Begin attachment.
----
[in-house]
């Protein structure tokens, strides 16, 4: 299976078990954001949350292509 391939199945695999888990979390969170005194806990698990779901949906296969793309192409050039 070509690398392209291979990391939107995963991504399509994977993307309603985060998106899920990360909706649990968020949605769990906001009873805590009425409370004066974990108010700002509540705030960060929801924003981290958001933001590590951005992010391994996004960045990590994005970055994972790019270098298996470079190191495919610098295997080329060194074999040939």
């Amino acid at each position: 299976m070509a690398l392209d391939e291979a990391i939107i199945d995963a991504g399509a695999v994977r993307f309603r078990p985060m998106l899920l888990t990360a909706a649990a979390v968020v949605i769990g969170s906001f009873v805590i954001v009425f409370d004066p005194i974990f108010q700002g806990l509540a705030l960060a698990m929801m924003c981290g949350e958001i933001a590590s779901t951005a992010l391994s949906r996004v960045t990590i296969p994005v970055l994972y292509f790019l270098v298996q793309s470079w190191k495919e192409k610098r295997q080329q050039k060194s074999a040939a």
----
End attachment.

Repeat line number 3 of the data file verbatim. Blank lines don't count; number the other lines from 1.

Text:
């Amino acid at each position: 299976m070509a690398l392209d391939e291979a990391i939107i199945d995963a991504g399509a695999v994977r993307f309603r078990p985060m998106l899920l888990t990360a909706a649990a979390v968020v949605i769990g969170s906001f009873v805590i954001v009425f409370d004066p005194i974990f108010q700002g806990l509540a705030l960060a698990m929801m924003c981290g949350e958001i933001a590590s779901t951005a992010l391994s949906r996004v960045t990590i296969p994005v970055l994972y292509f790019l270098v298996q793309s470079w190191k495919e192409k610098r295997q080329q050039k060194s074999a040939a």